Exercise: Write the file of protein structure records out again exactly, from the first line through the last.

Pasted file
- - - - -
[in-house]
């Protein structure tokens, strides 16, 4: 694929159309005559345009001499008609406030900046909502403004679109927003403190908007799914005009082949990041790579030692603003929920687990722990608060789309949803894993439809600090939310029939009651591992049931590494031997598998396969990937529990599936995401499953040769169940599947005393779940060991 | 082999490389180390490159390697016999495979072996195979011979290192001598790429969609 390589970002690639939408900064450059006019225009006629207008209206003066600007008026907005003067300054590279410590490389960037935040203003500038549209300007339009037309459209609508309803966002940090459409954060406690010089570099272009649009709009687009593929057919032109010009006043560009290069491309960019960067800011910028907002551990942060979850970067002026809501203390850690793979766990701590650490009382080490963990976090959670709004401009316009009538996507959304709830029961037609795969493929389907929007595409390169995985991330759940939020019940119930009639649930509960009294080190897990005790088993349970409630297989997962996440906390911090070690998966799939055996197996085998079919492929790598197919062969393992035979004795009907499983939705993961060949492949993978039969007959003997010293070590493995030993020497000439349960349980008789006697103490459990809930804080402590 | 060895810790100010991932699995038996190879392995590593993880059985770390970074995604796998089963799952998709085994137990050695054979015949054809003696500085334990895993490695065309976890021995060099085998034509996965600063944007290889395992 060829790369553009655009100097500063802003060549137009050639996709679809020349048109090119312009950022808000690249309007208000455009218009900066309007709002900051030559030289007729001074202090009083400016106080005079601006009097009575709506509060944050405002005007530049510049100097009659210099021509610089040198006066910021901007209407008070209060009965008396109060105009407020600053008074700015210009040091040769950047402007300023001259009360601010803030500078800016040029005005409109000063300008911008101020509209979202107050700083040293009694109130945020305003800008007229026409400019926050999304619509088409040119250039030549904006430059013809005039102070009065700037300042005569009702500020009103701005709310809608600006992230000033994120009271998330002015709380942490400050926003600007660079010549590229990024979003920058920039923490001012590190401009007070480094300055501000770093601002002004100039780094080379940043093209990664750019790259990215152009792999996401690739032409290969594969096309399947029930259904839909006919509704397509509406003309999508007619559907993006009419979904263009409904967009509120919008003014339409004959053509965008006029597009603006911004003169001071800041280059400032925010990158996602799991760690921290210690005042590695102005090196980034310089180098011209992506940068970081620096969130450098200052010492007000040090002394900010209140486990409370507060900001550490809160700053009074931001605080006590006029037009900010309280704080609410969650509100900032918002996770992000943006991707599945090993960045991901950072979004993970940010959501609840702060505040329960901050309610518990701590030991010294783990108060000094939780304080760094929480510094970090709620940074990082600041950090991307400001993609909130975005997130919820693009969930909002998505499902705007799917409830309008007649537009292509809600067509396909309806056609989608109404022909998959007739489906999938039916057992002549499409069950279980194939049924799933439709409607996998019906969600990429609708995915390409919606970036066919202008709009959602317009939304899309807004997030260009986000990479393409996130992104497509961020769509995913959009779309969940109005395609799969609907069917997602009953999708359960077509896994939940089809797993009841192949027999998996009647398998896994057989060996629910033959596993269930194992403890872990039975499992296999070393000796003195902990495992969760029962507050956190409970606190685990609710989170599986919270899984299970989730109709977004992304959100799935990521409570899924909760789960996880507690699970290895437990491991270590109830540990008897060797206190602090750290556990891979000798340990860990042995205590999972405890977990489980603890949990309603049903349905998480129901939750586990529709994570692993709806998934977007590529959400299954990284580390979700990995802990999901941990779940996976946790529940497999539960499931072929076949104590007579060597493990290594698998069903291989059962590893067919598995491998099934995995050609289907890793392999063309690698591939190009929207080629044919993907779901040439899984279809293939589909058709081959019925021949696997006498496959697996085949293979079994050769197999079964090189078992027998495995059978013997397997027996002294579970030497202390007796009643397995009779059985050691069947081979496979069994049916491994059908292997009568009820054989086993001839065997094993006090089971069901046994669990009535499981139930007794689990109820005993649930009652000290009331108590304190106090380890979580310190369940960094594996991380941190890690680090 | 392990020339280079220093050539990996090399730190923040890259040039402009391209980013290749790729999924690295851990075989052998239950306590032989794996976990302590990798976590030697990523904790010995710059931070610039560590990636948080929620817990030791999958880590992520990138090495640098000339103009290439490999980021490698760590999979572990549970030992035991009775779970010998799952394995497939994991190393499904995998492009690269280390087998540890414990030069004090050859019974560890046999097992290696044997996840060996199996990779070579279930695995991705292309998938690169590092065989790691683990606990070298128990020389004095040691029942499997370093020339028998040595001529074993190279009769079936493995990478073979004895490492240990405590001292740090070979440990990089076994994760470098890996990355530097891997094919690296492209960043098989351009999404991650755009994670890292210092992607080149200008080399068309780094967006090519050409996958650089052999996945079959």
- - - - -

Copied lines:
[in-house]
């Protein structure tokens, strides 16, 4: 694929159309005559345009001499008609406030900046909502403004679109927003403190908007799914005009082949990041790579030692603003929920687990722990608060789309949803894993439809600090939310029939009651591992049931590494031997598998396969990937529990599936995401499953040769169940599947005393779940060991 | 082999490389180390490159390697016999495979072996195979011979290192001598790429969609 390589970002690639939408900064450059006019225009006629207008209206003066600007008026907005003067300054590279410590490389960037935040203003500038549209300007339009037309459209609508309803966002940090459409954060406690010089570099272009649009709009687009593929057919032109010009006043560009290069491309960019960067800011910028907002551990942060979850970067002026809501203390850690793979766990701590650490009382080490963990976090959670709004401009316009009538996507959304709830029961037609795969493929389907929007595409390169995985991330759940939020019940119930009639649930509960009294080190897990005790088993349970409630297989997962996440906390911090070690998966799939055996197996085998079919492929790598197919062969393992035979004795009907499983939705993961060949492949993978039969007959003997010293070590493995030993020497000439349960349980008789006697103490459990809930804080402590 | 060895810790100010991932699995038996190879392995590593993880059985770390970074995604796998089963799952998709085994137990050695054979015949054809003696500085334990895993490695065309976890021995060099085998034509996965600063944007290889395992 060829790369553009655009100097500063802003060549137009050639996709679809020349048109090119312009950022808000690249309007208000455009218009900066309007709002900051030559030289007729001074202090009083400016106080005079601006009097009575709506509060944050405002005007530049510049100097009659210099021509610089040198006066910021901007209407008070209060009965008396109060105009407020600053008074700015210009040091040769950047402007300023001259009360601010803030500078800016040029005005409109000063300008911008101020509209979202107050700083040293009694109130945020305003800008007229026409400019926050999304619509088409040119250039030549904006430059013809005039102070009065700037300042005569009702500020009103701005709310809608600006992230000033994120009271998330002015709380942490400050926003600007660079010549590229990024979003920058920039923490001012590190401009007070480094300055501000770093601002002004100039780094080379940043093209990664750019790259990215152009792999996401690739032409290969594969096309399947029930259904839909006919509704397509509406003309999508007619559907993006009419979904263009409904967009509120919008003014339409004959053509965008006029597009603006911004003169001071800041280059400032925010990158996602799991760690921290210690005042590695102005090196980034310089180098011209992506940068970081620096969130450098200052010492007000040090002394900010209140486990409370507060900001550490809160700053009074931001605080006590006029037009900010309280704080609410969650509100900032918002996770992000943006991707599945090993960045991901950072979004993970940010959501609840702060505040329960901050309610518990701590030991010294783990108060000094939780304080760094929480510094970090709620940074990082600041950090991307400001993609909130975005997130919820693009969930909002998505499902705007799917409830309008007649537009292509809600067509396909309806056609989608109404022909998959007739489906999938039916057992002549499409069950279980194939049924799933439709409607996998019906969600990429609708995915390409919606970036066919202008709009959602317009939304899309807004997030260009986000990479393409996130992104497509961020769509995913959009779309969940109005395609799969609907069917997602009953999708359960077509896994939940089809797993009841192949027999998996009647398998896994057989060996629910033959596993269930194992403890872990039975499992296999070393000796003195902990495992969760029962507050956190409970606190685990609710989170599986919270899984299970989730109709977004992304959100799935990521409570899924909760789960996880507690699970290895437990491991270590109830540990008897060797206190602090750290556990891979000798340990860990042995205590999972405890977990489980603890949990309603049903349905998480129901939750586990529709994570692993709806998934977007590529959400299954990284580390979700990995802990999901941990779940996976946790529940497999539960499931072929076949104590007579060597493990290594698998069903291989059962590893067919598995491998099934995995050609289907890793392999063309690698591939190009929207080629044919993907779901040439899984279809293939589909058709081959019925021949696997006498496959697996085949293979079994050769197999079964090189078992027998495995059978013997397997027996002294579970030497202390007796009643397995009779059985050691069947081979496979069994049916491994059908292997009568009820054989086993001839065997094993006090089971069901046994669990009535499981139930007794689990109820005993649930009652000290009331108590304190106090380890979580310190369940960094594996991380941190890690680090 | 392990020339280079220093050539990996090399730190923040890259040039402009391209980013290749790729999924690295851990075989052998239950306590032989794996976990302590990798976590030697990523904790010995710059931070610039560590990636948080929620817990030791999958880590992520990138090495640098000339103009290439490999980021490698760590999979572990549970030992035991009775779970010998799952394995497939994991190393499904995998492009690269280390087998540890414990030069004090050859019974560890046999097992290696044997996840060996199996990779070579279930695995991705292309998938690169590092065989790691683990606990070298128990020389004095040691029942499997370093020339028998040595001529074993190279009769079936493995990478073979004895490492240990405590001292740090070979440990990089076994994760470098890996990355530097891997094919690296492209960043098989351009999404991650755009994670890292210092992607080149200008080399068309780094967006090519050409996958650089052999996945079959």